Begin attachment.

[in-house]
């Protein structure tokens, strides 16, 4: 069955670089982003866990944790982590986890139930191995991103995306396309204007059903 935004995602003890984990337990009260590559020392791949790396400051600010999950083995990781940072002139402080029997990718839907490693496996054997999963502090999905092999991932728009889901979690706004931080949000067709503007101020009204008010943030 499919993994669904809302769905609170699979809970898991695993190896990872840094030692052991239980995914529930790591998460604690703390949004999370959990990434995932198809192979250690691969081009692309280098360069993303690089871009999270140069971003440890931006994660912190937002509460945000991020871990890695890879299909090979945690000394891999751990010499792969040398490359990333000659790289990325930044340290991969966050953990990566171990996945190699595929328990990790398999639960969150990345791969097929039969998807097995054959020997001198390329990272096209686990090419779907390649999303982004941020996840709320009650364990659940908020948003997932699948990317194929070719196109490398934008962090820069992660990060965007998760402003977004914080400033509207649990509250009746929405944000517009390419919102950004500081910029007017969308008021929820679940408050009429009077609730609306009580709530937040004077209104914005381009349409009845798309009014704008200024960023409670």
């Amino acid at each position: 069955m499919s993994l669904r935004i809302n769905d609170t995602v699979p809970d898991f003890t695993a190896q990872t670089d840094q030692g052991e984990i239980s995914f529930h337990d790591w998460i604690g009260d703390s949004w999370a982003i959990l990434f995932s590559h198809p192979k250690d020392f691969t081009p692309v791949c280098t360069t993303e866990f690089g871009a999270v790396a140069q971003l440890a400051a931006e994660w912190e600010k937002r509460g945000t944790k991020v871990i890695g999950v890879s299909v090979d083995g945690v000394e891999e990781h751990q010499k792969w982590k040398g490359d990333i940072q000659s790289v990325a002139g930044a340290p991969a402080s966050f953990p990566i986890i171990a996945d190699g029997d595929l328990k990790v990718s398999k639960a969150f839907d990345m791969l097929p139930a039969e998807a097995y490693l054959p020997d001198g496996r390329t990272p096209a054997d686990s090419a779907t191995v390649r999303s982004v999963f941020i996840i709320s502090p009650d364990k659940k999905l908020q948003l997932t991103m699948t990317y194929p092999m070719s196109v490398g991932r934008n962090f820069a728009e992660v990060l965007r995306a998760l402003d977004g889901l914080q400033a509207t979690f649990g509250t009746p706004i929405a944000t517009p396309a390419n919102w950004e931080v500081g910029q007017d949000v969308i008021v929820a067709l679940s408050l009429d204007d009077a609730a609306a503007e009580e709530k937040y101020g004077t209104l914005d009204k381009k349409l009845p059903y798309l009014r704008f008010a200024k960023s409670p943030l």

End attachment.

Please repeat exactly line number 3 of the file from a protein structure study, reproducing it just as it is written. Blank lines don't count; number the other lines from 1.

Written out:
């Amino acid at each position: 069955m499919s993994l669904r935004i809302n769905d609170t995602v699979p809970d898991f003890t695993a190896q990872t670089d840094q030692g052991e984990i239980s995914f529930h337990d790591w998460i604690g009260d703390s949004w999370a982003i959990l990434f995932s590559h198809p192979k250690d020392f691969t081009p692309v791949c280098t360069t993303e866990f690089g871009a999270v790396a140069q971003l440890a400051a931006e994660w912190e600010k937002r509460g945000t944790k991020v871990i890695g999950v890879s299909v090979d083995g945690v000394e891999e990781h751990q010499k792969w982590k040398g490359d990333i940072q000659s790289v990325a002139g930044a340290p991969a402080s966050f953990p990566i986890i171990a996945d190699g029997d595929l328990k990790v990718s398999k639960a969150f839907d990345m791969l097929p139930a039969e998807a097995y490693l054959p020997d001198g496996r390329t990272p096209a054997d686990s090419a779907t191995v390649r999303s982004v999963f941020i996840i709320s502090p009650d364990k659940k999905l908020q948003l997932t991103m699948t990317y194929p092999m070719s196109v490398g991932r934008n962090f820069a728009e992660v990060l965007r995306a998760l402003d977004g889901l914080q400033a509207t979690f649990g509250t009746p706004i929405a944000t517009p396309a390419n919102w950004e931080v500081g910029q007017d949000v969308i008021v929820a067709l679940s408050l009429d204007d009077a609730a609306a503007e009580e709530k937040y101020g004077t209104l914005d009204k381009k349409l009845p059903y798309l009014r704008f008010a200024k960023s409670p943030l």